- Dewey, J. (1933). How we think, a restatement of the relation of reflective thinking to the educative process. Boston: D. C. Heath.Google Scholar
- Dray, A. J., Brown, N. J. S., Lee, Y., Diakow, R., & Wilson, M. (2011). The assessment of reading comprehension in adolescents: the San Diego striving readers project (final report to the Institute of Education Sciences). Berkeley, CA: University of California, Berkeley Evaluation and Assessment Research Center.Google Scholar
- Facione, P. (2000). The disposition toward critical thinking: its character, measurement, and relation to critical thinking skill. Informal Logic, 20(1), 61–84.Google Scholar
- Guthrie, J. T., Wigfield, A., & Perencevich, K. C. (Eds.). (2004). Motivating reading comprehension: concept-oriented reading instruction. Mahwah, NJ: Lawrence Erlbaum Associates.Google Scholar
- Guthrie, J., Klauda, S., & Ho, A. (2013). Modeling the relationships among reading instruction, motivation, engagement, and achievement for adolescents. Reading Research Quarterly, 48, 9–26.Google Scholar
- Kennedy, M., Fisher, M., & Ennis, R. (1991). Critical thinking: literature review and needed research. In L. Idol & B. Jones (Eds.), Educational values and cognitive instruction: implications for reform (pp. 11–40). Hillsdale, NJ: Lawrence Erlbaum Associates.Google Scholar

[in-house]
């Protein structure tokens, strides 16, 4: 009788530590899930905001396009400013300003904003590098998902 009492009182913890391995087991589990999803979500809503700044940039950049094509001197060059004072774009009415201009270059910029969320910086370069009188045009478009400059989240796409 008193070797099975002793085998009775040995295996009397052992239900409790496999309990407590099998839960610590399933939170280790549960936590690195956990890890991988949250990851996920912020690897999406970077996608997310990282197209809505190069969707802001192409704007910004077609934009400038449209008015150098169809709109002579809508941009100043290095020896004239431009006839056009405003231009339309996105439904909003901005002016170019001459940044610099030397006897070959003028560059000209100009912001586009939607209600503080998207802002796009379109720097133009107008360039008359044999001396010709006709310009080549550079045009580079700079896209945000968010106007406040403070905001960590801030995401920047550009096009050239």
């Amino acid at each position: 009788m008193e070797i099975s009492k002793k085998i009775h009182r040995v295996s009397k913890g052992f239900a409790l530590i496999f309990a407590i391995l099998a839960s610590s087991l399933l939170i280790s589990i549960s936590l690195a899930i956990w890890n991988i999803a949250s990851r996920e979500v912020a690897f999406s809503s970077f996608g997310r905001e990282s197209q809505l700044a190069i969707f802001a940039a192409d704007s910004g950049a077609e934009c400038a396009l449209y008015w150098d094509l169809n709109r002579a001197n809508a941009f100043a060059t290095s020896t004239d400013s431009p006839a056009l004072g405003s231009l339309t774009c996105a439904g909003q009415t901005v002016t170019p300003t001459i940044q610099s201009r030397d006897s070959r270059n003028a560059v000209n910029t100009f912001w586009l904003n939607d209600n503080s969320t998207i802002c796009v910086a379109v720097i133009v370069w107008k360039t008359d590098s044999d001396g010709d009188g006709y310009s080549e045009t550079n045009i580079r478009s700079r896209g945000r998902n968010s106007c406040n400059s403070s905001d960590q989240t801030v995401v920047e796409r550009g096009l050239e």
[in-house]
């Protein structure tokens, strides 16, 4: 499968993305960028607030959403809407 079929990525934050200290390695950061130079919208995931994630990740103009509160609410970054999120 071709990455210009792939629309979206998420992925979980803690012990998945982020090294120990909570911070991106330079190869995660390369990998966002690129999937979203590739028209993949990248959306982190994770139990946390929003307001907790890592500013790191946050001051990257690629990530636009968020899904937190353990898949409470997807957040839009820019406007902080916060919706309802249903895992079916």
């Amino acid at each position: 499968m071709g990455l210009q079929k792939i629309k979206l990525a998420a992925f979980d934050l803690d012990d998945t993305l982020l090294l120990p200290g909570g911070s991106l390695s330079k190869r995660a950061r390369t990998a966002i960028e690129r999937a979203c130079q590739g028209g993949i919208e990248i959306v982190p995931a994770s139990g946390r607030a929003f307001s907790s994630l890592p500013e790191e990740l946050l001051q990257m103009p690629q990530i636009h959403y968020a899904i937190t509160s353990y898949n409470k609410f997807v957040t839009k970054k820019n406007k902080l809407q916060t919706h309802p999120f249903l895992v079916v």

- Knapp, M. & Associates. (1995). Teaching for meaning in high-poverty classrooms. New York: Teachers College Press.Google Scholar
- National Assessment Governing Board. (2010). Reading Framework for the 2011 National Assessment of Educational Progress. Retrieved from: www.nagb.org/publications/frameworks.html. Accessed 1 Oct 2014.
- National Research Council. (2001). Knowing what students know: The science and design of educational assessment. Washington, DC: The National Academies.Google Scholar
- National Research Council. (2012). A framework for K-12 science education: practices, crosscutting concepts, and core ideas. Washington, DC: The National Academies.Google Scholar
- NGSS Lead States. (2013). Next Generation Science Standards: For states, by states. Retrieved from: http://www.nextgenscience.org/next-generation-science-standards. Accessed 1 Oct 2014.